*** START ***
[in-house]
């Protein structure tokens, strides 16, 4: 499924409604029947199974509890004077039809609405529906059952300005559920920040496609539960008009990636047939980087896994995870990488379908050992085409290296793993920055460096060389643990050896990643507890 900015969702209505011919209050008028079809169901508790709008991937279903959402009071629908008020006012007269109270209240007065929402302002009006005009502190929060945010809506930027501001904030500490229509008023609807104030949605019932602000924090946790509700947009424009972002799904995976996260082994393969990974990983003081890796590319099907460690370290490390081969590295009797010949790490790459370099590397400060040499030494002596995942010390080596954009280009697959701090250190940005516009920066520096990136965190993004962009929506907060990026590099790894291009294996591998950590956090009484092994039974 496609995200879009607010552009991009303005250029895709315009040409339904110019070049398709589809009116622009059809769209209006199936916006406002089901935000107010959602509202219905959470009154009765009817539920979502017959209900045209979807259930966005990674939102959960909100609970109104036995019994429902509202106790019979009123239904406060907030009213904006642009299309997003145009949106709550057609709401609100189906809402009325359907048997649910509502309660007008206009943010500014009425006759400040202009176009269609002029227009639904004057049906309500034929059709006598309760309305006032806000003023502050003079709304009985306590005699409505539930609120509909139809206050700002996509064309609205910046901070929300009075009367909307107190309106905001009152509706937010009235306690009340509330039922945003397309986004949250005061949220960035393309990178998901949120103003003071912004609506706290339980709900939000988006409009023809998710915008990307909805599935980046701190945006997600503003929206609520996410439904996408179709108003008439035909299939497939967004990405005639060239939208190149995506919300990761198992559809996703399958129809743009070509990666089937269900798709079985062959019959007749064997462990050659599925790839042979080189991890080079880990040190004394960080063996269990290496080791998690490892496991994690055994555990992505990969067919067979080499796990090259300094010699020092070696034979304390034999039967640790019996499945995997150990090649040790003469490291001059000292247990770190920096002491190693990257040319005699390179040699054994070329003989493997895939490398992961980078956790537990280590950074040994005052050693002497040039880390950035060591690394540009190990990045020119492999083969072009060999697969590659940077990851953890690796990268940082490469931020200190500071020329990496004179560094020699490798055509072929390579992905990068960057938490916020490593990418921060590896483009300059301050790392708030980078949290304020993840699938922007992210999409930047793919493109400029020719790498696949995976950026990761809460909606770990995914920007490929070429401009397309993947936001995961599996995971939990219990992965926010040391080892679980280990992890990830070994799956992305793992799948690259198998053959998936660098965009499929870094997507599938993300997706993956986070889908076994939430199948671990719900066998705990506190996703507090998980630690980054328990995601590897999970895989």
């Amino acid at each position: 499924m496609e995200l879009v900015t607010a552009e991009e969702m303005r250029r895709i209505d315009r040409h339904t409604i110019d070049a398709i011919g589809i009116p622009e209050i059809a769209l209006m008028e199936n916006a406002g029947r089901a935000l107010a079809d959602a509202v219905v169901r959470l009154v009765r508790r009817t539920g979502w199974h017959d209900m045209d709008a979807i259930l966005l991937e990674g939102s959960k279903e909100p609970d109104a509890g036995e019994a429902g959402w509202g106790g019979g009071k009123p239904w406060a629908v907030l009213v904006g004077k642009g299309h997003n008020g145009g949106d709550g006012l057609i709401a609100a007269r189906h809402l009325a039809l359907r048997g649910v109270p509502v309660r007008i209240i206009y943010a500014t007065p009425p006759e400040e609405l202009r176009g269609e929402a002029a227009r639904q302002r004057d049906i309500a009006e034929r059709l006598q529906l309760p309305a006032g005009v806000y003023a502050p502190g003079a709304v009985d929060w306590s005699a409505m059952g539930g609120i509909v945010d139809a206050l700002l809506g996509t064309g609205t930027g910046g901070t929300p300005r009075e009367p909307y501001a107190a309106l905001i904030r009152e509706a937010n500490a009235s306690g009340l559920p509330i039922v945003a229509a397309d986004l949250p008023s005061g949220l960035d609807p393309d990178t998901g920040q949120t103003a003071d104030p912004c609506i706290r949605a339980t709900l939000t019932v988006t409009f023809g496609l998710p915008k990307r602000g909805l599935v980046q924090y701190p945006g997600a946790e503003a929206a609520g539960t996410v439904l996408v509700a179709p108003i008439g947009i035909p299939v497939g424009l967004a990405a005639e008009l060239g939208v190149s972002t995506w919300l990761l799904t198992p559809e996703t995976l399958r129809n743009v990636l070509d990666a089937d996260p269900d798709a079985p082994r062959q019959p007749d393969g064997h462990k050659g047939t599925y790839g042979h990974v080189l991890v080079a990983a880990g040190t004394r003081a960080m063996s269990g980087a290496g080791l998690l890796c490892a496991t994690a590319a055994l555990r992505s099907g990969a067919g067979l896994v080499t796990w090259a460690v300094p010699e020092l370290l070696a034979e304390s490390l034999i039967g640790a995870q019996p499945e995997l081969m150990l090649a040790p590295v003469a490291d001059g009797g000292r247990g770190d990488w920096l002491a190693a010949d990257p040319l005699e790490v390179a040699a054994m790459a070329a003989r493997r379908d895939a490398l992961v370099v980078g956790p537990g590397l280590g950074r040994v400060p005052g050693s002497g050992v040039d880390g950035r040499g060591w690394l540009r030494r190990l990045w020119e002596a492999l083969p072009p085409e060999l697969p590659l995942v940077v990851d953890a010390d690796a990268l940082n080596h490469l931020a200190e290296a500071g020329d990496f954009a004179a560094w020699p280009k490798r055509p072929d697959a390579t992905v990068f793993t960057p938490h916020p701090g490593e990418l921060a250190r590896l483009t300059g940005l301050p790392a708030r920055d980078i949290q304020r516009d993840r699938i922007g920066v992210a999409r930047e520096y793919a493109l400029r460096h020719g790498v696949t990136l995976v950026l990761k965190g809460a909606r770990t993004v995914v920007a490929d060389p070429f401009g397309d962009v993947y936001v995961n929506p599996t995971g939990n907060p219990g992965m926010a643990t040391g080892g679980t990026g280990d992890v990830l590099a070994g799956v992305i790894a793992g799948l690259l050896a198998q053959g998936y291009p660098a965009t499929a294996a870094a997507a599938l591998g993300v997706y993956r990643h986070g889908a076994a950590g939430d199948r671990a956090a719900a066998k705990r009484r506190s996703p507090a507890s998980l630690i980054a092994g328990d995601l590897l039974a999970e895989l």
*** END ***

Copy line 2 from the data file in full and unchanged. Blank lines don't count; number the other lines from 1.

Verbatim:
């Protein structure tokens, strides 16, 4: 499924409604029947199974509890004077039809609405529906059952300005559920920040496609539960008009990636047939980087896994995870990488379908050992085409290296793993920055460096060389643990050896990643507890 900015969702209505011919209050008028079809169901508790709008991937279903959402009071629908008020006012007269109270209240007065929402302002009006005009502190929060945010809506930027501001904030500490229509008023609807104030949605019932602000924090946790509700947009424009972002799904995976996260082994393969990974990983003081890796590319099907460690370290490390081969590295009797010949790490790459370099590397400060040499030494002596995942010390080596954009280009697959701090250190940005516009920066520096990136965190993004962009929506907060990026590099790894291009294996591998950590956090009484092994039974 496609995200879009607010552009991009303005250029895709315009040409339904110019070049398709589809009116622009059809769209209006199936916006406002089901935000107010959602509202219905959470009154009765009817539920979502017959209900045209979807259930966005990674939102959960909100609970109104036995019994429902509202106790019979009123239904406060907030009213904006642009299309997003145009949106709550057609709401609100189906809402009325359907048997649910509502309660007008206009943010500014009425006759400040202009176009269609002029227009639904004057049906309500034929059709006598309760309305006032806000003023502050003079709304009985306590005699409505539930609120509909139809206050700002996509064309609205910046901070929300009075009367909307107190309106905001009152509706937010009235306690009340509330039922945003397309986004949250005061949220960035393309990178998901949120103003003071912004609506706290339980709900939000988006409009023809998710915008990307909805599935980046701190945006997600503003929206609520996410439904996408179709108003008439035909299939497939967004990405005639060239939208190149995506919300990761198992559809996703399958129809743009070509990666089937269900798709079985062959019959007749064997462990050659599925790839042979080189991890080079880990040190004394960080063996269990290496080791998690490892496991994690055994555990992505990969067919067979080499796990090259300094010699020092070696034979304390034999039967640790019996499945995997150990090649040790003469490291001059000292247990770190920096002491190693990257040319005699390179040699054994070329003989493997895939490398992961980078956790537990280590950074040994005052050693002497040039880390950035060591690394540009190990990045020119492999083969072009060999697969590659940077990851953890690796990268940082490469931020200190500071020329990496004179560094020699490798055509072929390579992905990068960057938490916020490593990418921060590896483009300059301050790392708030980078949290304020993840699938922007992210999409930047793919493109400029020719790498696949995976950026990761809460909606770990995914920007490929070429401009397309993947936001995961599996995971939990219990992965926010040391080892679980280990992890990830070994799956992305793992799948690259198998053959998936660098965009499929870094997507599938993300997706993956986070889908076994939430199948671990719900066998705990506190996703507090998980630690980054328990995601590897999970895989």